On the other hand, Ukraine would be sure to see the building of Nord Stream 2 as a clear sign of distrust from Europe. Indeed, Ukraine has redoubled its efforts to reform its gas sector, and the changes are already bearing fruit. The state-owned gas company needs much less public subsidy, and gas consumption is massively reduced. Western gas companies are setting up in the Ukrainian market, and there is justified hope that in some years Ukraine will be able to meet all its own gas needs from domestic production.

Without gas transit through Ukraine, EU countries would not really have enough gas to supply Ukraine from the west. These supplies consist overwhelmingly of gas that originally flowed into Slovakia through Ukraine. Therefore, bypassing Ukraine with Nord Stream 2 would force Kiev to return to buying gas directly from Gazprom. This dependant relationship would probably be more than just economic in nature. Is that really a situation that the EU wants to encourage?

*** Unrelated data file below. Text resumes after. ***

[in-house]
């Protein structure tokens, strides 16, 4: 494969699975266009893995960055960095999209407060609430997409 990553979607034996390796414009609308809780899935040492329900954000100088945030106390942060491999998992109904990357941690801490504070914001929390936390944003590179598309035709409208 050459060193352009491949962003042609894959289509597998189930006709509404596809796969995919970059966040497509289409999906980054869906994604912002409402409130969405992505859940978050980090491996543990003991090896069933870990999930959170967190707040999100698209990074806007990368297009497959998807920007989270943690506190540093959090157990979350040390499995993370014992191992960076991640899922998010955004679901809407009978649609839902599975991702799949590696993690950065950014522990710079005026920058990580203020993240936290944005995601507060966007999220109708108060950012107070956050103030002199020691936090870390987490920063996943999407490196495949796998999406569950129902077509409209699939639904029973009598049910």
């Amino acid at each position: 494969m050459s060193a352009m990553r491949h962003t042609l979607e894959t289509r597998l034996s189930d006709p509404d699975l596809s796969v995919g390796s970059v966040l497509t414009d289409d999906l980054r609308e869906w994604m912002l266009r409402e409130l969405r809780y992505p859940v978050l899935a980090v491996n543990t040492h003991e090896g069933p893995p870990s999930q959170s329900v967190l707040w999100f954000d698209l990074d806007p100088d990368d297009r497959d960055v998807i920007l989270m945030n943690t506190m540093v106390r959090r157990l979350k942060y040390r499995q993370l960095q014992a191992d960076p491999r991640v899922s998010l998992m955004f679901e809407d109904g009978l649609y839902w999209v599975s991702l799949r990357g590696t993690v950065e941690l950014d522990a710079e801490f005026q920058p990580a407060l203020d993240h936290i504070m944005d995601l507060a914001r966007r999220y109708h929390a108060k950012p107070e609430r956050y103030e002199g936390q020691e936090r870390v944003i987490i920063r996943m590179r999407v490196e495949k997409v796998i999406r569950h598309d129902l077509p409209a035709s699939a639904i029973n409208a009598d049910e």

The second main argument for Nord Stream 2 is that falling gas production in north-west Europe makes additional infrastructure for Russian imports necessary. But increasing needs can be met for at least the next decade using existing pipelines: in 2014 there was 100 billion m3 of unused capacity from Russia. What’s more, renewable energies and improvements in energy efficiency offer hope that gas demand might actually fall. Even if the need for imports does suddenly shoot up, Europe is still in no danger of a gas supply crisis. Necessary extra gas can easily be imported from overseas at any time using the existing liquid gas terminals.